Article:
The roadmap for most physical verification technologies is defined by the manufacturing requirements of incoming process nodes. Foundries set very tight deadlines for the introduction of each new process to demonstrate that they are keeping up with Moore’s Law. This means there are firm timelines within which PV providers must implement new capabilities, then have them qualified for production rule files and process design kits (PDKs).
However, this innovation process does not mean that all new physical verification and design for manufacturing technologies apply only to the latest nodes and processes. Some will for inherent reasons, a good example being multi-patterning. But others can and do help designers targeting established nodes.
The analog designer typically relies on a set of best practices for layout and verification. Consider this example.
For a specific circuit to work properly, two associated transistors must function in exactly the same way. As a result the circuits connecting each transistor must have identical parasitics, which means the neighboring circuits must have the exact same geometric structure, and exactly the same structures nearby within a given radius. To confirm that this is the case, the layout engineer will annotate both transistor layers with a common marker, then add extra rules to check that the transistors with those marker layers match. The layout engineer knows which transistors to address because the circuit engineer told him. The circuit engineer knows because he or she is the artist. Well, you can imagine the scope for error here.
Analog circuitry checks for device centroiding and symmetry constraints, net shielding, voltage-dependent spacing constraints, electromigration analysis and more are usually performed based on these sorts of marker layer - manually placed layers that are prone to human error. Indeed once we step toward automation, traditional tools will still check the marker layers rather than the correctness of the actual circuitry. If the layout engineer puts the marker in the wrong spot, you will likely miss an error.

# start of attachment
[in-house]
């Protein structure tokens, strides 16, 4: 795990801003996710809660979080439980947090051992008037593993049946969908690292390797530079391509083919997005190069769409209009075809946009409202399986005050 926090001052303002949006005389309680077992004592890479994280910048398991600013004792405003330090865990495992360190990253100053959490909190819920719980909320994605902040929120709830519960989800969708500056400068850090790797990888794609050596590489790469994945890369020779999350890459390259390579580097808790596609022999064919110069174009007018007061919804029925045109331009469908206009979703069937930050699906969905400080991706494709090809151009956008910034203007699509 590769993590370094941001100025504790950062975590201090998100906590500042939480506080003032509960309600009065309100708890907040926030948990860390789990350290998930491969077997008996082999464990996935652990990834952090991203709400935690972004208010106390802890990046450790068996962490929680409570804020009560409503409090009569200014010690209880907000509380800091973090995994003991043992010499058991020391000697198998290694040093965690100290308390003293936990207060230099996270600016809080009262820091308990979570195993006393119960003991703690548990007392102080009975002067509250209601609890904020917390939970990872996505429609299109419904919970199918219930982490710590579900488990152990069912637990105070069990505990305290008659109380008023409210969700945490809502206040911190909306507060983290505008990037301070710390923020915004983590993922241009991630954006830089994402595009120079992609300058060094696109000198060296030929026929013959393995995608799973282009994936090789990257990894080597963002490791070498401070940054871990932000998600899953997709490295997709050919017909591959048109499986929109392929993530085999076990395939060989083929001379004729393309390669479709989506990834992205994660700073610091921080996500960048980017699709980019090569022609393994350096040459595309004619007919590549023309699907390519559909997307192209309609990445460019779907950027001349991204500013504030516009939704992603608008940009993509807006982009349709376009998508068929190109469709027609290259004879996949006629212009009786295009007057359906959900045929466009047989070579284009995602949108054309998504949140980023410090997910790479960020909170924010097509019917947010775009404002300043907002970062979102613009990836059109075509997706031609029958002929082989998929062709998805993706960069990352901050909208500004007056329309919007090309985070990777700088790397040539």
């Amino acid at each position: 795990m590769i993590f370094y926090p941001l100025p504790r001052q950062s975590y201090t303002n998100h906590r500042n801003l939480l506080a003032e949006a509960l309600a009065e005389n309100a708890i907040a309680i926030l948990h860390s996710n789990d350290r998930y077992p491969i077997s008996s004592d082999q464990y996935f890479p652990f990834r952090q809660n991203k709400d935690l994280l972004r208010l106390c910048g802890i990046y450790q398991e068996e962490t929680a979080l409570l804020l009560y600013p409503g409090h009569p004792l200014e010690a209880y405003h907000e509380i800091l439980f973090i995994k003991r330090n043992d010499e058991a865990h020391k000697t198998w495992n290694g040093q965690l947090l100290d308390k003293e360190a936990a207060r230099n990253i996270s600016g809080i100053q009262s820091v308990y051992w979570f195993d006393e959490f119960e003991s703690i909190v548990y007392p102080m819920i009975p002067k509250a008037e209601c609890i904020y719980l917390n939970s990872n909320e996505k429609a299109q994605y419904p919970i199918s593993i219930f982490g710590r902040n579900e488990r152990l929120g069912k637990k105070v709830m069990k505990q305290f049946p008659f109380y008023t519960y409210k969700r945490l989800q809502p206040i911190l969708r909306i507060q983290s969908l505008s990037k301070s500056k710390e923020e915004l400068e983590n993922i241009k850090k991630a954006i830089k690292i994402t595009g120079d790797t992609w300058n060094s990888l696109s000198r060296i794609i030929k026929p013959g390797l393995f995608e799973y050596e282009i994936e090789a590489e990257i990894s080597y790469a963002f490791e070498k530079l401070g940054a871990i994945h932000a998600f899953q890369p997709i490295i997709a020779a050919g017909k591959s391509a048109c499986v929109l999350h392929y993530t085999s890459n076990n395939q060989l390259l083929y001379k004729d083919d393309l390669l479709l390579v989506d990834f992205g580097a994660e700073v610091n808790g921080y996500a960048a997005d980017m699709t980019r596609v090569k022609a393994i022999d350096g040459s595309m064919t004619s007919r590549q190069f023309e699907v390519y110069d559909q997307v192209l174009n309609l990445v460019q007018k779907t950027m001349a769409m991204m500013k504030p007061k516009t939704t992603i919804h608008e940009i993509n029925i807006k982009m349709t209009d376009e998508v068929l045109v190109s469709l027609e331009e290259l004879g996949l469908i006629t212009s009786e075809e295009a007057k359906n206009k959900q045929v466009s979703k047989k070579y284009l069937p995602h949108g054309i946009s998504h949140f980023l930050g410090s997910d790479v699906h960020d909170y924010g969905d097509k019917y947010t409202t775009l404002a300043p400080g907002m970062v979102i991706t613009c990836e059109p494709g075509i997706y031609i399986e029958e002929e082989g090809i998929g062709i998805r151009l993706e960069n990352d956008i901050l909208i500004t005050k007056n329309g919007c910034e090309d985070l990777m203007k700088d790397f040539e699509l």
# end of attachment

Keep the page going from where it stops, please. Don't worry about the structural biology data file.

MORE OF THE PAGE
We are constantly looking for ways to help customers working at established nodes improve and refine their design flows. Advanced physical verification capabilities can help eliminate the dependency on human intervention.
For example, a reliability checking tool like Calibre PERC can identify key design intent requirements such as operating voltages or device/net-specific constraints. These can then be correlated back to the design geometries of interest. Tools like Calibre Pattern Matching can quickly and accurately verify symmetry and centroiding requirements. The advanced fill algorithms found in Calibre SmartFill ensure that symmetry around sensitive devices or nets is retained even under difficult density requirements. When the rules themselves cannot be augmented, automated waiver processing tools like Calibre Automatic Waivers can be used to remove false errors associated with complex structures that may fail standard rule checks but are deemed acceptable by the foundry.
All these examples are based on physical verification technologies originally developed to meet cutting edge design requirements, but which have also been ‘taken back up the flow’ to designs at established nodes.
In the transistor match example, a circuit engineer can add properties or constraints to the schematic to inform the EDA tools which devices need to match. The Calibre PERC deck reads the netlist generated from the schematic, identifies these properties or constraints, and automates checking of pre-qualified rules. Depending on the type of matching required, there may already be sufficient information in the circuit through device connectivity, so that the addition of extra properties or constraints is not needed for some rules. An example of this might be a current mirror, where the transistor ratio ranges are known and the current mirror can be identified simply by the circuit configuration. Because device extraction has been run, as part of Calibre LVS, Calibre PERC knows how the schematic transistors correspond to the layout geometries, so it can tell Calibre DRC to check those transistors with additional and context-specific layout rules.